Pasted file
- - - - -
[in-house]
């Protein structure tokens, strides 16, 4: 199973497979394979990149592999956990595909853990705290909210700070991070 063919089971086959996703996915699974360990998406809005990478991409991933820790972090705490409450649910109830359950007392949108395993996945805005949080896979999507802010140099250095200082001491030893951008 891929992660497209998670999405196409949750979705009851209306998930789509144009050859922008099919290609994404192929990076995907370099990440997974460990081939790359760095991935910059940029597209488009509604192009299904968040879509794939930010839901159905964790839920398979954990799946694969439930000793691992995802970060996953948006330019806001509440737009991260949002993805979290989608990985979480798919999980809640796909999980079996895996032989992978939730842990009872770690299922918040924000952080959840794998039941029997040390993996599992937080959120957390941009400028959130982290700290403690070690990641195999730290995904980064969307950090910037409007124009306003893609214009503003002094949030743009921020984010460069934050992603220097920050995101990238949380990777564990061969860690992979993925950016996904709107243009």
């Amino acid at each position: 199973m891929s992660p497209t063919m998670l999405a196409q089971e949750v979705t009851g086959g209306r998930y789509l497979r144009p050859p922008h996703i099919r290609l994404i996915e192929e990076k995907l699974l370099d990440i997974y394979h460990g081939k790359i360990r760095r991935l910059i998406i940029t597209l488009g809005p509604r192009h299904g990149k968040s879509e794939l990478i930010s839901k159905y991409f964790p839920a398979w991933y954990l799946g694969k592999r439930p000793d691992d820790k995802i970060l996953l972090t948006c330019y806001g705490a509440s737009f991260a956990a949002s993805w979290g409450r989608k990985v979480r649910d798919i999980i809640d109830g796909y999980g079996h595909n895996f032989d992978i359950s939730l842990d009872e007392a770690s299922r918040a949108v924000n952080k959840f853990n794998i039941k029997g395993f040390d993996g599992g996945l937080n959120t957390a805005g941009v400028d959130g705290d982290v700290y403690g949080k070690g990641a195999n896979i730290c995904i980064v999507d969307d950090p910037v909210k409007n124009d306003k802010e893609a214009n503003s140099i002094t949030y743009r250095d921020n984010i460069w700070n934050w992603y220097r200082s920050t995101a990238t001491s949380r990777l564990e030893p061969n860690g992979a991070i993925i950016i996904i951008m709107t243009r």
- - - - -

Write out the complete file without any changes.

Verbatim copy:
[in-house]
């Protein structure tokens, strides 16, 4: 199973497979394979990149592999956990595909853990705290909210700070991070 063919089971086959996703996915699974360990998406809005990478991409991933820790972090705490409450649910109830359950007392949108395993996945805005949080896979999507802010140099250095200082001491030893951008 891929992660497209998670999405196409949750979705009851209306998930789509144009050859922008099919290609994404192929990076995907370099990440997974460990081939790359760095991935910059940029597209488009509604192009299904968040879509794939930010839901159905964790839920398979954990799946694969439930000793691992995802970060996953948006330019806001509440737009991260949002993805979290989608990985979480798919999980809640796909999980079996895996032989992978939730842990009872770690299922918040924000952080959840794998039941029997040390993996599992937080959120957390941009400028959130982290700290403690070690990641195999730290995904980064969307950090910037409007124009306003893609214009503003002094949030743009921020984010460069934050992603220097920050995101990238949380990777564990061969860690992979993925950016996904709107243009």
């Amino acid at each position: 199973m891929s992660p497209t063919m998670l999405a196409q089971e949750v979705t009851g086959g209306r998930y789509l497979r144009p050859p922008h996703i099919r290609l994404i996915e192929e990076k995907l699974l370099d990440i997974y394979h460990g081939k790359i360990r760095r991935l910059i998406i940029t597209l488009g809005p509604r192009h299904g990149k968040s879509e794939l990478i930010s839901k159905y991409f964790p839920a398979w991933y954990l799946g694969k592999r439930p000793d691992d820790k995802i970060l996953l972090t948006c330019y806001g705490a509440s737009f991260a956990a949002s993805w979290g409450r989608k990985v979480r649910d798919i999980i809640d109830g796909y999980g079996h595909n895996f032989d992978i359950s939730l842990d009872e007392a770690s299922r918040a949108v924000n952080k959840f853990n794998i039941k029997g395993f040390d993996g599992g996945l937080n959120t957390a805005g941009v400028d959130g705290d982290v700290y403690g949080k070690g990641a195999n896979i730290c995904i980064v999507d969307d950090p910037v909210k409007n124009d306003k802010e893609a214009n503003s140099i002094t949030y743009r250095d921020n984010i460069w700070n934050w992603y220097r200082s920050t995101a990238t001491s949380r990777l564990e030893p061969n860690g992979a991070i993925i950016i996904i951008m709107t243009r």